Reviving the community with the Eurma Hayes Center

The Eurma Hayes Center, which has been closed due to renovations in conjunction with the COVID-19 pandemic, is in the process of re-opening to the community.

Bob Wills, executive director of the center for the last year and a half, said there’s still a lot of work to do before opening.

“We’ve been working on it ever since I took over as executive director,” Wills said. “Being closed down, you can imagine, with no heat or air in your interior condition is [something] we had to really work our way through, and we’re still doing that.”


According to their Facebook page, the Eurma Hayes Center is a space to rent or lease for the necessary services for the community.

Wills said nothing can open until the center gets a new Heating Ventilation Air Conditioning (HVAC) system.

“That [is] one of the major drawbacks of not just the pandemic on closings, [but]  the systems didn’t work, and therefore you could never really keep clients in there,” Wills said.

Earlier this year, the talks of a police substation being added to the center got a negative reaction from people in the community which drew them away from the Eurma Hayes Center.

Meetings were held in February where people in the community came together in protest against the added police presence.

Wills said the substation is not something he will continue to involve the community in.

 “The older generations on the Northeast side obviously want it, and the ones that don’t want it are mostly the ones that are a problem,” Wills said. “I try to stay away from that because I don’t want to police in any negative way nor do I want the community in any negative way, [and] we’ll cross that bridge when we get ready to open the facility.”


Wills and others on the board at Eurma Hayes have been working on getting the funds they need to make improvements on the center.

The Eurma Hayes Center will receive $25,000 from the State Farm Neighborhood Assist Program, and was approved $450,000 in COVID-19 relief money from the city.

 Wills said the brand new HVAC system will cost $550,000, and once the center turns in needed documents to the county, they will receive the $450,000 from the city of Carbondale and $150,000 from Jackson County.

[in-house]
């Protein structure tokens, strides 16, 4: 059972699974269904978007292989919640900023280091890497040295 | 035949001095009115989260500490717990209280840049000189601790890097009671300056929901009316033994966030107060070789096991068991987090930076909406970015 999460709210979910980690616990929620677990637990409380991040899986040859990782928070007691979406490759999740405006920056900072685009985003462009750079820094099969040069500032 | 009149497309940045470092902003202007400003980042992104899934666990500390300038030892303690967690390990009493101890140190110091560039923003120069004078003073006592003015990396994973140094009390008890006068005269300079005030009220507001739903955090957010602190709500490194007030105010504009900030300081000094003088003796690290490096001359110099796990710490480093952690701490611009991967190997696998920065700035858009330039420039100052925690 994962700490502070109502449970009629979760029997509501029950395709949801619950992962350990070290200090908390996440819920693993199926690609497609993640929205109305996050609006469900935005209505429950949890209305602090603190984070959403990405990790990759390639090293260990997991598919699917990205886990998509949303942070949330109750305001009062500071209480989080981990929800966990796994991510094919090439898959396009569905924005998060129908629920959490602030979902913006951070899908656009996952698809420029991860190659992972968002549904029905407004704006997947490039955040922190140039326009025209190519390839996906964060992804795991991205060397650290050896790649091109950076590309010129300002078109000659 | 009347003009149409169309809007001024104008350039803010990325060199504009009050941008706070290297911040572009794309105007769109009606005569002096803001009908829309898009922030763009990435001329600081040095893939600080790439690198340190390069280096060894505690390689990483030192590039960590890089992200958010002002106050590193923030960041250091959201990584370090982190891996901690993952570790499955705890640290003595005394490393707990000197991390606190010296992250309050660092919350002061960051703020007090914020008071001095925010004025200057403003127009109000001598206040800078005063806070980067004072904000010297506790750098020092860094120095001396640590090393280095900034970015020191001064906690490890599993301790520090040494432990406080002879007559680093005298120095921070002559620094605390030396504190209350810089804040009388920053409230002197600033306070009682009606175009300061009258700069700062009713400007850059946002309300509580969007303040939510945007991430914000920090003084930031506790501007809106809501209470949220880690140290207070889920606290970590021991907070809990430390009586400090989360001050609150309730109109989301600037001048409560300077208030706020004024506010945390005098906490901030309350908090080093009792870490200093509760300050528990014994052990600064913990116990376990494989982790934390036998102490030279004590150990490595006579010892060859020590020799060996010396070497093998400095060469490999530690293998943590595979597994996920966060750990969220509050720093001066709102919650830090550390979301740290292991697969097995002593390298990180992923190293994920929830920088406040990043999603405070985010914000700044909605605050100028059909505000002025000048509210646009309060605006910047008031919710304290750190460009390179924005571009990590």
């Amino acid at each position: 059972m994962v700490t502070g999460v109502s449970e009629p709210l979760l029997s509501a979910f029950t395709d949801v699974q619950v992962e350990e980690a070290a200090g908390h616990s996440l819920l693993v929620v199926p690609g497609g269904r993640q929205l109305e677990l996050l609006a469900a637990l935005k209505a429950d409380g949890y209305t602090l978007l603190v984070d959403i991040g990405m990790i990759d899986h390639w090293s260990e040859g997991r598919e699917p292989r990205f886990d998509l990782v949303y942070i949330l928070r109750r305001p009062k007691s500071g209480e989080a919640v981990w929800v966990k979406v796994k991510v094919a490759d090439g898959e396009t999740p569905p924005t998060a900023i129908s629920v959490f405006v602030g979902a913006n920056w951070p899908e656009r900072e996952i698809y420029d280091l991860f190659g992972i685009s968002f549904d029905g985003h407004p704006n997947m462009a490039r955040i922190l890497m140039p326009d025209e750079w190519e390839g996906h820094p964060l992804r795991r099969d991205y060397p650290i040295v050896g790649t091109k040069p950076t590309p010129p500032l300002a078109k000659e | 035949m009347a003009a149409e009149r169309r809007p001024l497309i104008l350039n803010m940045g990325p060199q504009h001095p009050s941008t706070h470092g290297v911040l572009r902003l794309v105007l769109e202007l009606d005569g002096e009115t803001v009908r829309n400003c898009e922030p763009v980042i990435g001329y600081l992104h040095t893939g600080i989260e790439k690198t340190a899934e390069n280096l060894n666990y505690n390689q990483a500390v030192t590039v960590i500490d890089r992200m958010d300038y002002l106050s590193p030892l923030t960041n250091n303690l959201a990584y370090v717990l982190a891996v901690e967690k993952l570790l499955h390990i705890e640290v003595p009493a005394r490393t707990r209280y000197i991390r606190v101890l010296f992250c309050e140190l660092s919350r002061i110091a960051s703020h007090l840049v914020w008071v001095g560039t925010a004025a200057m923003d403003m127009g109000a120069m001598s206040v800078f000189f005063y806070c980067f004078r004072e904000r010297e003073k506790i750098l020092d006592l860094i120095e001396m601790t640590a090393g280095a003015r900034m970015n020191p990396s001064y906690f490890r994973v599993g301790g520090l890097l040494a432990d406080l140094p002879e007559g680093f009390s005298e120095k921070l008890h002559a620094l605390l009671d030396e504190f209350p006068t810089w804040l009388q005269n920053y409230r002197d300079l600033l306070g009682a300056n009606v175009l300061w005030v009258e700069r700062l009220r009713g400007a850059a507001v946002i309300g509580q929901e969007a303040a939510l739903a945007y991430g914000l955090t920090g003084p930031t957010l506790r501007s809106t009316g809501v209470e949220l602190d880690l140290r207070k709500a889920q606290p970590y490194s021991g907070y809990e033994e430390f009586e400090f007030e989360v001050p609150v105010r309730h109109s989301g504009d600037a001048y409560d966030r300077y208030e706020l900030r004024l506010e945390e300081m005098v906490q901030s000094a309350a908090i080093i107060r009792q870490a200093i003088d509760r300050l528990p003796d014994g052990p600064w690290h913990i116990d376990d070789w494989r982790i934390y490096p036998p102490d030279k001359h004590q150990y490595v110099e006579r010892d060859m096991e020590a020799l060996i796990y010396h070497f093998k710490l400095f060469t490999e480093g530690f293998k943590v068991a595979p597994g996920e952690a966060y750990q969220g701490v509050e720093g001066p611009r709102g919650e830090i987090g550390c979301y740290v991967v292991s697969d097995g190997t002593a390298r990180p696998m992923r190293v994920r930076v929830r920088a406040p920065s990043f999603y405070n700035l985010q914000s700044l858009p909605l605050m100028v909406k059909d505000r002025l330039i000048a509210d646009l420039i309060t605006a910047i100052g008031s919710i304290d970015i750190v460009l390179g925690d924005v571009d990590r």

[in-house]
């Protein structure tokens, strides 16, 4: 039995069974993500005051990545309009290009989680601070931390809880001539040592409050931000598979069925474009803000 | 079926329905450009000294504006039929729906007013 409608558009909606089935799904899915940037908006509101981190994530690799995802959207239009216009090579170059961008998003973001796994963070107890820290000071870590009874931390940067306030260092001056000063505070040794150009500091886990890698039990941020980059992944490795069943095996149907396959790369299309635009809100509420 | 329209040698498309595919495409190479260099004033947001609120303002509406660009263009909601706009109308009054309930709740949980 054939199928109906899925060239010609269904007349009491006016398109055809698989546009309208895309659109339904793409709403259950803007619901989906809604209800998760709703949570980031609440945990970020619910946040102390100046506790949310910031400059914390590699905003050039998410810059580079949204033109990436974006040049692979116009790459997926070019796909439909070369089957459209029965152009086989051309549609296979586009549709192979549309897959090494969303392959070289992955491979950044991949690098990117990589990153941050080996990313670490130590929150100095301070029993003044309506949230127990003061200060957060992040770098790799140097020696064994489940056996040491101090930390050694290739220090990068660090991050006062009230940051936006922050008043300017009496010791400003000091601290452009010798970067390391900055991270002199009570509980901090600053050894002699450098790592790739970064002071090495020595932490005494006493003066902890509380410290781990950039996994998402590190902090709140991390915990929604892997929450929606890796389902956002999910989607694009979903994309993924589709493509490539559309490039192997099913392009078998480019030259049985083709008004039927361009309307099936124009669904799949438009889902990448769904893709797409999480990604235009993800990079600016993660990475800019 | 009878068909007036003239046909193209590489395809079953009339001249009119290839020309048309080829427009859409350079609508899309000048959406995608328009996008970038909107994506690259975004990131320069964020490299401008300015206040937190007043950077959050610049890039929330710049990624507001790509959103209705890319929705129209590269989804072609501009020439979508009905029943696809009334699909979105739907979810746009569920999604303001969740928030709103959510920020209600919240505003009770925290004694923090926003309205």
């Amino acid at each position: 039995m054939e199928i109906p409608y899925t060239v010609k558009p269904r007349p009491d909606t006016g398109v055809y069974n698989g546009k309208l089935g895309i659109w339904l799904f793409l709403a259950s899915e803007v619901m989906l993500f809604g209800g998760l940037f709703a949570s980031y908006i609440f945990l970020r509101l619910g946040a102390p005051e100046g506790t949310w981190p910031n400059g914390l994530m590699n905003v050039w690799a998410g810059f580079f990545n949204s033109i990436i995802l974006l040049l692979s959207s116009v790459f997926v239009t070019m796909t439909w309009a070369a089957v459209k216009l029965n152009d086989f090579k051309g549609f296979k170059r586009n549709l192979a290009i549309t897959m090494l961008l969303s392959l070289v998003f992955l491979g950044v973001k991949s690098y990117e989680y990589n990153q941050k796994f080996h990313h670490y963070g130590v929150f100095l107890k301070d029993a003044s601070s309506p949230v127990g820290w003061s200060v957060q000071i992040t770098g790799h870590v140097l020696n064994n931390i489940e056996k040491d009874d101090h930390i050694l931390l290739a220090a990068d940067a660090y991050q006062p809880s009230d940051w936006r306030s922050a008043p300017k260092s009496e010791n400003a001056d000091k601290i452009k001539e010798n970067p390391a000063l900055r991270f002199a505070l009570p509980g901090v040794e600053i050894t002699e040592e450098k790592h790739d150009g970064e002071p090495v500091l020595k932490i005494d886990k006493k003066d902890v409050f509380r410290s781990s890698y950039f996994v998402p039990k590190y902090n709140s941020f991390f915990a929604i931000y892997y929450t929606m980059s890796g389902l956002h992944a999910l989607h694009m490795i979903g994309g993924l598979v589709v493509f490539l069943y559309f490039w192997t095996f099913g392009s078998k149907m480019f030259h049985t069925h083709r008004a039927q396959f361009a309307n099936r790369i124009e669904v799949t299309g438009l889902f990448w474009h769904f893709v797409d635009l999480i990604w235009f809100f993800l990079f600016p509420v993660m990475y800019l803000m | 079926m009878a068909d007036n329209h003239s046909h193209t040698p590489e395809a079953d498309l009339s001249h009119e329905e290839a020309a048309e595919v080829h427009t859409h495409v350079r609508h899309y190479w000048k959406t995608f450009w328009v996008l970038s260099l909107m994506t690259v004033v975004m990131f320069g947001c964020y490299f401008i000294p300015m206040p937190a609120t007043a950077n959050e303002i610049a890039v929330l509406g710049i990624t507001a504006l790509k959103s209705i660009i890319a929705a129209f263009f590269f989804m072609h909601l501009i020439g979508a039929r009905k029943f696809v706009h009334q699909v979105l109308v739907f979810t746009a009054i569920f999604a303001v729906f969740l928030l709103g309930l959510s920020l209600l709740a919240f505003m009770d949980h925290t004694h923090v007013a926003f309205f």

Many things in the center not being up to code and members of the center have pulled money from their own pockets to begin making improvements while they wait for relief funing to process, WIlls said.

“Our board has spent probably $30,000 of our own funds to try to keep this going because we had not received anything,” Wills said. “We wanted to make sure that we didn’t just wait for funds to come in.”

Other than the construction improvements that are needed, the board members plan to bring back programs that were already in the center while adding more programs for youth, Wills said

“We will have a large youth center there, and we have the 100 Black Men’s organization which is [a] mentoring organization to run the youth facility,” Wills said. “We’re looking for several things, but we’ve got to concentrate more on what the customer wants and try to be more focused on our customers.”

Board Member Ginger Rye-Sanders said the center has done a lot for the Northside of Carbondale.

“The Eurma Hayes Center is a center of hope,” Sanders said. “It was situated there, and became…  a place of hope when the federal government pretty much said that Carbondale was a place of systematic racism.”

Sanders said the center was a place of all types of services including dental, medical, state employment and youth programs.

The center has unfortunately fallen off with leaders in the community and others that have 

questioned Eurma Hayes’ position in the community, Sanders said

“We don’t have that camaraderie with the pastors that we used to have,” Sanders said. “Hopefully, the dollar value that you put  into the Eurma Hayes will build up the building, but we still have a ways to go with building up the people.”

Wills said the center is looking at potential opening dates and thanked community education departments for their help in the process. 

“We’re working with high schools, we’re working with SIU, we’re working with John A. Logan for literacy,” Wills said. “We’re working with all of those things, and they will happen in that building, we’re just not quite there yet.” 

Staff reporter Jamilah Lewis can be reached at [email protected] or on Twitter @jamilahlewis. To stay up to date with all your southern Illinois news, follow the Daily Egyptian on Facebook and Twitter.